On May 22, 1856, South Carolina Congressman Preston Brooks entered the Senate Chamber, strode purposefully over to the desk of Massachusetts Senator Charles Sumner, and beat him senseless with a gold-headed, gutta-percha walking stick. So forceful, and so numerous were his blows, that Brooks shattered his weapon. And so much the damage done to his victim, both physical and psychological, that Sumner was unable to resume his Senatorial duties for nearly three years.
Matter of honor for Brooks. Sumner had just delivered a two-day jeremiad, "The Crime Against Kansas," which was laced with insults against Brooks' home state and his kin, South Carolina Senator Andrew Butler. As for the need for 30 swings of the cane on a bloodied, helpless victim, anyone who understood the profound passion of offended dignity of the Southern Gentleman could explain it. Who, of Brooks' stature, wouldn't have acted the same way when faced with the same provocation?
Brooks' choice of a weapon said as much as his words. It was not an accident, not something grabbed in impulse. In the Southern Code, you dueled with an equal, but thrashed an inferior. Sumner, for all his refined manners, Harvard education, and the classical allusions in his speeches, was clearly a social inferior—a "Black Republican" of the worst type. Once Brooks settled on a course of action, he grappled with the choice of cane or bullwhip, but he never, ever, considered pistols.
Most of the South cheered. Fire-Eaters made similar threats against other Northern leaders, and Brooks mused, "It would not take much to have the throats of every Abolitionist cut." He became a sort of a pop hero, the very exemplar of chivalrous Southern manliness. Among his adoring acolytes were students from the University of Virginia, who sent him a golden-headed cane, inscribed, and etched with the image of a cracked human skull.
Many in the North were appalled; there was editorial thundering and mass meetings. Sumner was not only a martyr, but the act demonstrated, again, the lawlessness to which the South was willing to stoop to protect its barbarous Peculiar Institution. What Brooks did was merely an extension of a pattern of slave-state violence in support of depravity.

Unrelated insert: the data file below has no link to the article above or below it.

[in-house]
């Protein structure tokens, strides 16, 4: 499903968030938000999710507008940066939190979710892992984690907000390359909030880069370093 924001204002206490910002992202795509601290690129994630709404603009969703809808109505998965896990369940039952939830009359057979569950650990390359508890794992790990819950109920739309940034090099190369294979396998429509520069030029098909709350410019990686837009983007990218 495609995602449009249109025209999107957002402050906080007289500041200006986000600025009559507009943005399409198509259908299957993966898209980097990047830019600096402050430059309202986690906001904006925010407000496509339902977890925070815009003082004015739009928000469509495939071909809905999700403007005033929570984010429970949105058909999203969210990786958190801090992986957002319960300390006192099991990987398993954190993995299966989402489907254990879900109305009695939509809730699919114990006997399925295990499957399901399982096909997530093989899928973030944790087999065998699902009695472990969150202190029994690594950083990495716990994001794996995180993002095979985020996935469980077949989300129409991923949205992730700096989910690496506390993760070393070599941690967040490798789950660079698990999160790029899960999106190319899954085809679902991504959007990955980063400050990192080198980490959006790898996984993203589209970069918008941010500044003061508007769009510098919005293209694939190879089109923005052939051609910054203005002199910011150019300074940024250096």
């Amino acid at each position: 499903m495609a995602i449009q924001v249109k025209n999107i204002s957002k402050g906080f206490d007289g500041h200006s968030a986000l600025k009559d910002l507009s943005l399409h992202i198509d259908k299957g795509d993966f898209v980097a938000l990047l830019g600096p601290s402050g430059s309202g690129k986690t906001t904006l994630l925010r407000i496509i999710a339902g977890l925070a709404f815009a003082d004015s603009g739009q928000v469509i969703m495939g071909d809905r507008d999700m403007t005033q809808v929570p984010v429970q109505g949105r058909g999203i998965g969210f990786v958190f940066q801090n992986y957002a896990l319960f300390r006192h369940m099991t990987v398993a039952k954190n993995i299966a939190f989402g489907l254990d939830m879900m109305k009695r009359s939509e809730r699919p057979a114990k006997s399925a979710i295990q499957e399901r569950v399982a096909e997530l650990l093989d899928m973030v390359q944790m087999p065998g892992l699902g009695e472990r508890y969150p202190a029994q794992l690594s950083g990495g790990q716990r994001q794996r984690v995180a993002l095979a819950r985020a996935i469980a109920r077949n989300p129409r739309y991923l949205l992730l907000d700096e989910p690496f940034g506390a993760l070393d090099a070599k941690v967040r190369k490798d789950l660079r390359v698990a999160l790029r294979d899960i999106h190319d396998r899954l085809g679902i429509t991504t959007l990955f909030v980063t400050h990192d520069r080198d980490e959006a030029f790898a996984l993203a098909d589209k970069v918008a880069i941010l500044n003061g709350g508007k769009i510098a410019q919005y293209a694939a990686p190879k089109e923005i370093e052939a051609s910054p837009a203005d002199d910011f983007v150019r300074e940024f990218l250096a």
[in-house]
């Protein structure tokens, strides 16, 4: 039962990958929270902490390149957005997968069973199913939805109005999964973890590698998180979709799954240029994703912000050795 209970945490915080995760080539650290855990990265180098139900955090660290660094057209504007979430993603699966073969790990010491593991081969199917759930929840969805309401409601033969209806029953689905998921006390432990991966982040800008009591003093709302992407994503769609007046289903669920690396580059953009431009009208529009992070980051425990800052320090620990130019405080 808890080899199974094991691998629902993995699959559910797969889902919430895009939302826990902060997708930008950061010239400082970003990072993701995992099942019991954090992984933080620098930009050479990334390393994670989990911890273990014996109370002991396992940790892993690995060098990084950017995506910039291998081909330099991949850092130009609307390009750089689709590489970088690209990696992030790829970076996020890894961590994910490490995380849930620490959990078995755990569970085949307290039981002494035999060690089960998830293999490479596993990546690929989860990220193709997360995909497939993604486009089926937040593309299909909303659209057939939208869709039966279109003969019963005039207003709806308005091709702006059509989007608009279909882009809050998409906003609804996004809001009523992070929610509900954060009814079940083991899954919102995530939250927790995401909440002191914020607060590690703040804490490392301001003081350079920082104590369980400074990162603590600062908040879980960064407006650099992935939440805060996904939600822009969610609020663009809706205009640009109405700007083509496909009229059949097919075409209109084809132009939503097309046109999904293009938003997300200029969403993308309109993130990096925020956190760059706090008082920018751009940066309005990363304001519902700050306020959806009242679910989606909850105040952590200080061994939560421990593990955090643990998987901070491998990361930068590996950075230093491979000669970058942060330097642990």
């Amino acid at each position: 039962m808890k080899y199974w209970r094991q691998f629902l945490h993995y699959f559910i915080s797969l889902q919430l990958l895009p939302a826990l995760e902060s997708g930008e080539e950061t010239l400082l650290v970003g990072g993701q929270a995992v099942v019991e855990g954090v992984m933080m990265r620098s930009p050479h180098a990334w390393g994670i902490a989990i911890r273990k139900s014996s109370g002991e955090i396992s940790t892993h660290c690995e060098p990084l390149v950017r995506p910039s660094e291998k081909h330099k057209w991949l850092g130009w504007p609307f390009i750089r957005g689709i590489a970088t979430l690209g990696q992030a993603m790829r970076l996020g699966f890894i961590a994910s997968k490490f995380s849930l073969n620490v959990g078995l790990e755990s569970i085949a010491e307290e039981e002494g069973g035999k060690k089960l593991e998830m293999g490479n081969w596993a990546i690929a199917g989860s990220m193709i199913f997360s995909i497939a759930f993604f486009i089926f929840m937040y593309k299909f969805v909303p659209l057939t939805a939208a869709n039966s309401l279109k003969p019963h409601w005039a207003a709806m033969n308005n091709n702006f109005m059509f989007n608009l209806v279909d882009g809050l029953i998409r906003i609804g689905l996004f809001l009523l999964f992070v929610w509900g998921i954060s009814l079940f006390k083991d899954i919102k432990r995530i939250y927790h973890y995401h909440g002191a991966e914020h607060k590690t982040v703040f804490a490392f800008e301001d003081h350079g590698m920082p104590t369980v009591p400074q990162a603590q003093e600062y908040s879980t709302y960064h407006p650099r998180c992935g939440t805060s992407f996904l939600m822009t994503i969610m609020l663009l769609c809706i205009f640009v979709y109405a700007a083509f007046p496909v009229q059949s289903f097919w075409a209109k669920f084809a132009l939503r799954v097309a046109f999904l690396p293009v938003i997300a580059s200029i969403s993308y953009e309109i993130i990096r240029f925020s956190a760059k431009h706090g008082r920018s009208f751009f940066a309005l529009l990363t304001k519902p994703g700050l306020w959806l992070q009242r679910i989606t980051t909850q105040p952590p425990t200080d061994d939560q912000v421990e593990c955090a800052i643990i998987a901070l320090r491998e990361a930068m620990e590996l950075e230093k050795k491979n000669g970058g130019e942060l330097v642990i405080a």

Such was the rhetoric, but it's important to put the speech and the caning in proper perspective. This is 1856. The Whig Party is fading into irrelevance, and the Democrats are fragmenting into sections. The Republican Party is barely two years old, made up of disaffected Northern and Free-Soil Democrats repelled by the Kansas-Nebraska Act, "Conscience Whigs," and odds and ends from the fringes. Lincoln, although he will be put forward and get a handful of votes for the Vice-Presidential nomination, is a regional figure. The debates with Stephen Douglas, and Lincoln's seminal speech at Cooper Union, which introduced him to influential New York and Northeast audiences, are still in the future. It is also before Dred Scott and before the feckless appeasement of the Buchanan Administration. It is a time of general discontent, when the proponents of compromise are struggling to find any solution sufficiently palatable to North and South to stave off disunion.
The caning is symbolic of the abyss between the sides, with radicals being permitted to define their respective regions. If Brooks was a caricature of offended Southern Honor, Sumner was a certifiably insufferable Northern elitist. He was pompous, condescending, morally superior, and hectoring. He happened to be right, both on Kansas, and the larger issue, as all the Abolitionists were right—slavery was an abomination that corrupted everyone who touched it. But his propensity for personal invective showed in "The Crime Against Kansas," and he paid for it. Sumner lacked something essential in his nature that would have made him far more effective as a legislator and a leader—a fuse. He was incapable of the smooth tact that William Seward could apply when he wanted to, or Daniel Webster's ability to seek common ground, or the detached empathy and remarkable tolerance of Lincoln. Sumner was a well-groomed bomb-thrower—in Carl Sandburg's words, "perhaps the most perfect impersonation of what the South wanted to secede from."
Read More: Preston Brooks Canes The Union .